Substance Abuse Addiction: Can You Fake It?

In the substance abuse treatment community, it is well established that most people who suffer from an alcohol or drug addiction go through a period of denial that they have a problem.

Far less frequent is the opposite scenario: Someone pretends to have a serious dependency on alcohol or drugs, but actually does not. However, it does happen. But what causes it?

Factitious Disorder

You may have heard of Munchausen syndrome, a disorder in which a person will lie about having a disease or medical condition in order to get treatment. This is also known as Factitious Disorder.

According to a researcher at the Department of Criminology and Criminal Justice at Central Connecticut State University, it has been documented that patients have checked themselves in for drug and alcohol rehab when in fact they do not really have a drug or alcohol problem.

How It Can Be Done

A person can create a convincing case of drug or alcohol dependency with the following strategies:

Underlying Conditions

Someone who fakes a drug or alcohol addiction likely has a great underlying need for attention and care. Sometimes doctors or family discover that the patient really does not need treatment for the alleged addiction, and sometimes it remains a mystery for years.

What the patient does need is treatment for the deep need for attention and perhaps for pseudologia fantastica, or compulsive lying. A study conducted at the University of California demonstrated that habitual liars have more white matter than gray matter in their brain, making a case for a biological reason for faking a long-term, serious illness. But otherwise, another condition, such as a personality disorder, may be serious enough to propel one into pretending to be an addict.

You might ask yourself why someone would go through the trouble of faking a serious condition like drug or alcohol addiction. The answer is the same for why people fake a condition such as cancer or another terminal illness: They require attention. Fortunately, there is treatment to get to the root of this need for attention.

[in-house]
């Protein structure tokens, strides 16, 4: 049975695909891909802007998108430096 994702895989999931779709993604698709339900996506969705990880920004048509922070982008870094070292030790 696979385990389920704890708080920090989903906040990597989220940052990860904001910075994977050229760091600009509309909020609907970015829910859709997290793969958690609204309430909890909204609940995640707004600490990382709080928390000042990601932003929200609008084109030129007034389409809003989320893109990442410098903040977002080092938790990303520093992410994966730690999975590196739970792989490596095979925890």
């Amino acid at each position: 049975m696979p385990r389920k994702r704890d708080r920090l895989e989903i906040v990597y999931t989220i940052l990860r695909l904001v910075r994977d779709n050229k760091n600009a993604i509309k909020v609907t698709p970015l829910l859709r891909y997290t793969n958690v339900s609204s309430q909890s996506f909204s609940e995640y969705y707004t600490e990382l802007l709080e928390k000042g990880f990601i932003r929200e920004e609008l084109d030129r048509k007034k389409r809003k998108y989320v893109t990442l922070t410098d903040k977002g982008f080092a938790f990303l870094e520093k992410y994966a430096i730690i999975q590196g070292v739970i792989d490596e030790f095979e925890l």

Jenny says:

My sister’s been faking an alcohol addiction for over 20 years now. Yes really. She accompanied a friend to an AA meting once and LOVED it. She couldn’t get enough of the attention and new friends and boys who liked her and her phone ringing all hours. Not to mention my parents fell for it hook line and sinker and started letting her get away with murder even though they had never once seen her drunk. The most drinking she’s ever done was maybe a wine cooler or two at parties. Hardly necessitates 20+ years of treatment. She also claims she’s done LSD, only at first she wasn’t aware of how it was taken and botched her story up. She’s since changed it accordingly. She also moved to another state so everyone who knows she’s a phony are long behind her.

She started treating her family terribly but was the sweetest, most caring person to her AA friends. I was very vocal that she was lying, so she made me out to be a villain to get pity and so people wouldn’t believe me. She would even tell her friends I beat her. She didn’t say that to our parents because they’d know that wasn’t true. We had gotten along fine before and our parents were very loving so I don’t understand what need she was trying to fill. She’d tell these people that they could call any time of night and they did. She didn’t care that when they did this they woke the whole house up. Her friends came first. I would get upset with her and the caller about getting jarred awake at 2 a.m. on a school night and she would be like, “See what I have to live with?”

I hoped it was a just a phase but she never outgrew it. It infuriates me that she took all this care and treatment that should’ve gone to someone who actually had a drinking problem. Not to mention gladly sacificed her relationship with her only sibling to appear legit. The only family member that still willfully deals with her is our mother. We are well into our 30’s now and she’s still playing this charade. She even married an AA member and he doesn’t know she made it all up. I wish someone would have told him before he married her although he probably wouldn’t have believed it. I mean, who would lie about that? Unfortunately I’m closely related to someone who does.

Mike says:

I am a recovering opiate addict. I have been clean from my 10+ year addiction. I have been searching on the net for an online support group. While searching, I found more “fakers” telling their story, (lies) and offering help to addicts, than actual addicts telling their story and offering to help. It is very easy for me to spot them. Most have addiction stories that are too-good-to-be true. Most fakers claim to be oxycodone addicts, as this is one of the most abused drugs. Then you have people who may have used the drug a few times pretending to be experts on addiction. This really makes me mad! Their main motives are money, attention, popularity, to make friends under false pretext and if arrested for a crime, to receive a shorter prison/jail sentence. I wish these sick people would stop. I am still looking for a support group.